With the Sony HDR-AS30V in its skeleton frame atop my bike helmet, the audio track for all my rides consists entirely of horrendous wind noise. You can get an idea of the baseline quality from the sound track of a recent Walkway Over The Hudson crossing.
The camera has two mics, although I’m not sure 15 mm of separation really produces meaningful stereo sound:
Note that two of the five pores on each side are closed flat-bottom pits. As with earbud vents , it must be a stylin’ thing.
I added a rounded pad of the same acoustic foam that forms an effective wind noise buffer for the boom mic:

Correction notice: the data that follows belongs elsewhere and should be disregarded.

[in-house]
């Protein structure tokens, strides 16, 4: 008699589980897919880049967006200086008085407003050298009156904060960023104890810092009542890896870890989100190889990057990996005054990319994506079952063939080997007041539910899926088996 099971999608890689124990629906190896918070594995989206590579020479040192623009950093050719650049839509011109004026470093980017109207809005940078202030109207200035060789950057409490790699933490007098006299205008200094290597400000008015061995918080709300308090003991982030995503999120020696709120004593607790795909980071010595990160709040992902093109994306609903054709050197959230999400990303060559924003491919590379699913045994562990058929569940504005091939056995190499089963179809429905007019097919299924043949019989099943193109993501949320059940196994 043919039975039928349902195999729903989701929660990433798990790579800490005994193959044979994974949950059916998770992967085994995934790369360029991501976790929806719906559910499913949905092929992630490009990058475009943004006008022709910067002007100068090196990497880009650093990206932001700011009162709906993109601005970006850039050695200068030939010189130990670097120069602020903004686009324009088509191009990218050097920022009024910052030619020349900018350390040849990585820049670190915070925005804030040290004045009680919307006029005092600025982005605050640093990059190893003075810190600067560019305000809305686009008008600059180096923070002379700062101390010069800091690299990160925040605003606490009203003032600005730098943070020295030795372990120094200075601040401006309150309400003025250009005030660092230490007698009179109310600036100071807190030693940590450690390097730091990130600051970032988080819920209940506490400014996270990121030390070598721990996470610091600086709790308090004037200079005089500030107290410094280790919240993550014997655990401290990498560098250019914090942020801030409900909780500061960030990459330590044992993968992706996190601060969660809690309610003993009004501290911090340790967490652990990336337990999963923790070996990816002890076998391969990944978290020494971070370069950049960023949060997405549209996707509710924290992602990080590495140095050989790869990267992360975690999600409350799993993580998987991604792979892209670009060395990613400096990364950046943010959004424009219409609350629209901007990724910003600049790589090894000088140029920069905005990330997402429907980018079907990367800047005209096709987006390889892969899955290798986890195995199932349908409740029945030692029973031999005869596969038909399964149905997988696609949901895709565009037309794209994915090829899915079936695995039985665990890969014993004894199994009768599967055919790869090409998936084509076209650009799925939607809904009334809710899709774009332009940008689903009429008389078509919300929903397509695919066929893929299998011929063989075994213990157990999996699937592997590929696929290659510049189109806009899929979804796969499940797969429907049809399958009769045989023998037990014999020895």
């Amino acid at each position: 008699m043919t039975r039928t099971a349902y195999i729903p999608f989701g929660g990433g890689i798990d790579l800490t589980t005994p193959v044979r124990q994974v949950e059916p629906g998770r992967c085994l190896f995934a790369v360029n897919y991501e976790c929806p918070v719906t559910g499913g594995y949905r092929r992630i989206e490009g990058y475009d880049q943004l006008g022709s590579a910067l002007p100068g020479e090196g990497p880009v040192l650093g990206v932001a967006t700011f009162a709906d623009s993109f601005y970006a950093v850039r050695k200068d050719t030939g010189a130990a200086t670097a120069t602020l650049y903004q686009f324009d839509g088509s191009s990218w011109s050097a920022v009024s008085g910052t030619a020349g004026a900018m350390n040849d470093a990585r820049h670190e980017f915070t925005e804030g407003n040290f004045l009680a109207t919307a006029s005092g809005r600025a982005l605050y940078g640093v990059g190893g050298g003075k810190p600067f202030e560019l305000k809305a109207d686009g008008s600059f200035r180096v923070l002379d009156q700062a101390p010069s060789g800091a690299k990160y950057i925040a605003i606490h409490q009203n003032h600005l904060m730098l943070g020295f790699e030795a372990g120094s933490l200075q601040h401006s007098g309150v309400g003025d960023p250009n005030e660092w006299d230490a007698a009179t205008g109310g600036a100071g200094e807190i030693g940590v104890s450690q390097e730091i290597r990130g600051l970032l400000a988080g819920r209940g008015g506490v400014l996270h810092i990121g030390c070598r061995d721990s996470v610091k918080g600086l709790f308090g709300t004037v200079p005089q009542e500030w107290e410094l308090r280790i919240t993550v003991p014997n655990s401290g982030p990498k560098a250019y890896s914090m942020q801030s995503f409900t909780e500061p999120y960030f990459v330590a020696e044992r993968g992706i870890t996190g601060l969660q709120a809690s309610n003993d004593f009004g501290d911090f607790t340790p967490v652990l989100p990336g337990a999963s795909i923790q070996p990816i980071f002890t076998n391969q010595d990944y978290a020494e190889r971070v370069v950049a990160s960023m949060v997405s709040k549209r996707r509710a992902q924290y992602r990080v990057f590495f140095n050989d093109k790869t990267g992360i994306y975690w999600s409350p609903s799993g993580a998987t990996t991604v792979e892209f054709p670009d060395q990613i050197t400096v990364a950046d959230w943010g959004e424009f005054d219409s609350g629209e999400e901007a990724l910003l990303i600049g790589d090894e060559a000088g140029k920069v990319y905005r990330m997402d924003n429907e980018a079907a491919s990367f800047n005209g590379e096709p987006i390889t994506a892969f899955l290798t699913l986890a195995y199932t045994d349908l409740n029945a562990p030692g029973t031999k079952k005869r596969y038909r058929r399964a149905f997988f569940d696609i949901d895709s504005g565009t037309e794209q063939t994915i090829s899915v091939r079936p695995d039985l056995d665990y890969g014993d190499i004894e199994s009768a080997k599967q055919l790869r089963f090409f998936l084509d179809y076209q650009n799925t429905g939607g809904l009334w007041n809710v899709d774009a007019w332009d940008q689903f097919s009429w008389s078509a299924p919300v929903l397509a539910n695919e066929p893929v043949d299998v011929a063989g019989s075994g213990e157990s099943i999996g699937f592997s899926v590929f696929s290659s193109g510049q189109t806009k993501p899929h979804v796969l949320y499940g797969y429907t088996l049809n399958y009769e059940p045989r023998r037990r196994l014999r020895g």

That reduced the overall noise load by buffering direct wind impact, but non-radio conversations remained unintelligible; there’s just too much low-frequency energy.
Surprisingly, closing the mic pores with ordinary adhesive tape didn’t impair the audio in a quiet room:
Out on the road that’s even better than foam over open mic pores; I think it reduces the peak volume enough that the internal compression can regain control. Sticking the foam pad over the tape slightly reduced the noise during high-speed (for me, anyhow) parts of the ride, but didn’t make much difference overall.
The wind noise remains too high for comfort, even if I can now hear cleats clicking into pedals, shifters snapping, and even the horrible background music when I’m stopped next to the Mobil gas station on the corner.